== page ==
Whatever Happened to the American Short Story?
Shivani, Anis, Contemporary Review
RECENTLY, Horace Engdahl, permanent secretary of the Swedish Academy, made a controversial statement that American writers 'were too sensitive to trends in their own mass culture'. He added: 'The US is too isolated, too insular. They don't translate enough and don't really participate in the big dialogue of literature. That ignorance is restraining'. Not since Toni Morrison won the Nobel Prize in 1993 has an American received it, leaving partisans of Philip Roth, John Updike, Don DeLillo, and Joyce Carol Oates to complain about the injustice. The sheer volume of literary output in America dwarfs anything produced by other countries. But how much of it is of quality, and does Engdahl have a point?
On the whole, his assertion about American literature's insularity is dead-on. Ironically, this seems to have been less true prior to America's emergence as the biggest global power after World War II, than in the days since. This may have had something to do with earlier American writers feeling insecure with respect to Europe's literary accomplishments, and wanting to be part of the great conversation, as Engdahl would have it. The short story is arguably America's literary form par excellence; it suits shorter attention spans, fulfilling the craving for concentration and economy. Until the 1960s, Americans probably wrote the best short stories of the twentieth century, not only from writers better known to the world, but from a legion of masters of the short form who were regularly anthologized in the Best American Short Stories and the O. Henry Prize Stories, in the 1930s, 1940s. 1950s, and with evidence of high quality, well into the 1960s. To open any of these ancient anthologies at random is to come across example after example of mastery of the craft, from writers like William March, Harvey Swados, Kay Boyle. Roderick Lull. Robert M. Coates, David Cornel DeJong, William E. Barrett, Jean Stafford, R.V. Cassill (interestingly, the founder of the Associated Writing Programs, the umbrella for the nation's burgeoning creative writing departments, who later advocated its abolition), and countless other masters. But after the 1960s, writing became too professionalized, publishing too commercialized, and it became much safer - certainly more profitable - to wallow in the culture's narcissistic obsessions than to critique it in any substantial manner. America's 300 university writing programmes compel callow graduates to produce enormous quantities of short stories, published by literary quarterlies so great in number that there is no parallel in the world. These truly meet the definition of insularity breeding on insularity. Removed from the arena of experience, the professionalized teacher-writer now gives us not the existential hero of John Cheever and Richard Yates, at odds with society, but the inarticulate slouch of Raymond Carver and Tobias Wolff. The steep decline in short story writing rather accurately reflects determining trends in politics and culture. The insularity is of a peculiar kind, insofar as it is premised on a sad masochism - a psychological retreat in the face of the nation's mastery of global economic and scientific processes.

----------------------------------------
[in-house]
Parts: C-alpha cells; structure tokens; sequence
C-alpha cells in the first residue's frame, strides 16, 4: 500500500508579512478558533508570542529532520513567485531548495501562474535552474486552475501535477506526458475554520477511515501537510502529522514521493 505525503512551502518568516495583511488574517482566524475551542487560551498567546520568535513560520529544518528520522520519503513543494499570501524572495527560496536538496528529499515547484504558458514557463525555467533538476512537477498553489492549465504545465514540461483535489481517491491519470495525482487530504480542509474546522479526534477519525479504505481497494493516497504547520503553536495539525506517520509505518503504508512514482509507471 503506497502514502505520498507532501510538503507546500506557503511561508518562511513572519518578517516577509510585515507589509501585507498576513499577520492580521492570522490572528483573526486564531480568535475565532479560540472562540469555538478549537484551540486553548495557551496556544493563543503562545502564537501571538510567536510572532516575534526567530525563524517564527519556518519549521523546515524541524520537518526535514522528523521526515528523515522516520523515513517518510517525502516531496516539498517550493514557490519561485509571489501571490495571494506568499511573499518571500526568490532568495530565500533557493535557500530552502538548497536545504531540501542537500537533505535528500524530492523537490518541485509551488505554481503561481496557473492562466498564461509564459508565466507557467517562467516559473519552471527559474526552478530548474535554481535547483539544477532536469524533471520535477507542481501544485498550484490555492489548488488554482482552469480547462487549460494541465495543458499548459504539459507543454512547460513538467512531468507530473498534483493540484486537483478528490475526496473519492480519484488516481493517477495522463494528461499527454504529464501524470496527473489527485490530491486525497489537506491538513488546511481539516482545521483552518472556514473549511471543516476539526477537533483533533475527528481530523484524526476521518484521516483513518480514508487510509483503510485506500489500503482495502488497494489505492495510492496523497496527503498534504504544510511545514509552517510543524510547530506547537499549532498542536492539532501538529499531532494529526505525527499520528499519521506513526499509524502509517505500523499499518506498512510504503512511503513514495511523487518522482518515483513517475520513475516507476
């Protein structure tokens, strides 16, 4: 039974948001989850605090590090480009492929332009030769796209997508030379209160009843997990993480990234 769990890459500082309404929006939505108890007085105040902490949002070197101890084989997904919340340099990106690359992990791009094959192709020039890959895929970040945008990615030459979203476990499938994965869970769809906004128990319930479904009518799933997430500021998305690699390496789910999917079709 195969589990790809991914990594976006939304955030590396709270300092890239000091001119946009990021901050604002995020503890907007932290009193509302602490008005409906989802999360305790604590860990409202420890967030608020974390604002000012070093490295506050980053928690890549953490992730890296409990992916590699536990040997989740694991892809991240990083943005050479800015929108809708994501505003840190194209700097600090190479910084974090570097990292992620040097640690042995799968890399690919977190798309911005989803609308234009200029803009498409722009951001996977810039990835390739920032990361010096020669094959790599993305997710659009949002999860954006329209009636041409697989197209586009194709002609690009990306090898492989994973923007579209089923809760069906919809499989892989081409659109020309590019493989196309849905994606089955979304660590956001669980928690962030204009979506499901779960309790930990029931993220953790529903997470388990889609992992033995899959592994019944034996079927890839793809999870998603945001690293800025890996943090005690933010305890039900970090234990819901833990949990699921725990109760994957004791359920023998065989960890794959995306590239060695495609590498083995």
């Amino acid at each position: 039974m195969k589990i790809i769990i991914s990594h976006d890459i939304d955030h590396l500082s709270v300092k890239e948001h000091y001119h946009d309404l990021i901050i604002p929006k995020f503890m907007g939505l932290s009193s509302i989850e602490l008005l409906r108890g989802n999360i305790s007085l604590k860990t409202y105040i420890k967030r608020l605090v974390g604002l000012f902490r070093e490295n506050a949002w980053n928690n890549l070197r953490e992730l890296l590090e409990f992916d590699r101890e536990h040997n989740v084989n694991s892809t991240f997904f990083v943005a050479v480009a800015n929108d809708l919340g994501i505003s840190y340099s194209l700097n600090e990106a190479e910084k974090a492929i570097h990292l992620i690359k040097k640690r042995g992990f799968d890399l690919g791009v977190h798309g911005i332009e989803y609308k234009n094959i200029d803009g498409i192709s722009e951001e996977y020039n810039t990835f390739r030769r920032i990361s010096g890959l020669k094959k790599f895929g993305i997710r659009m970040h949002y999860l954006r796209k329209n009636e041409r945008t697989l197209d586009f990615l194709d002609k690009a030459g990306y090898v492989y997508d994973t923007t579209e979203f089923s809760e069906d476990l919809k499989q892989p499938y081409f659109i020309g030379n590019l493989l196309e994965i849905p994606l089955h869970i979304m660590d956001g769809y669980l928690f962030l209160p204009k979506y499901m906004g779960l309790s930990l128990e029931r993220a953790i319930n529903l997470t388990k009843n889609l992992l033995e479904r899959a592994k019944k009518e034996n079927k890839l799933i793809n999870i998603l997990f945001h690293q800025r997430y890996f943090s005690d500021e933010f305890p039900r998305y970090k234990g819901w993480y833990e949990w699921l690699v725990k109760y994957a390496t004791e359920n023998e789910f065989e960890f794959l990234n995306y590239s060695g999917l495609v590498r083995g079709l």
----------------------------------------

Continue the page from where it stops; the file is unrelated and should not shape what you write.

To illuminate this retreat, I wish to postulate a theory of decadence to explain current American compulsions in literary fiction. The term typically applies to art and style of the last fin de siecle in the 1890s, but aside from the starkly absent fixation on pleasure for its own sake, the rest of the structure works well again today. Borrowing from C. E. M. Joad's Decadence: A Philosophical Inquiry (1947), and Henri Lefebvre's Everyday Life in the Modern World (1971), I see all American fiction today as representing categories of victimization. A stronger theoretician than I am would connect today's victim chronologies with changing modes of nostalgia in its temporal and spatial manifestations. All American literature now is self-conscious pseudo-minority literature (when did America have a majority literature, and what happened to eclipse it? …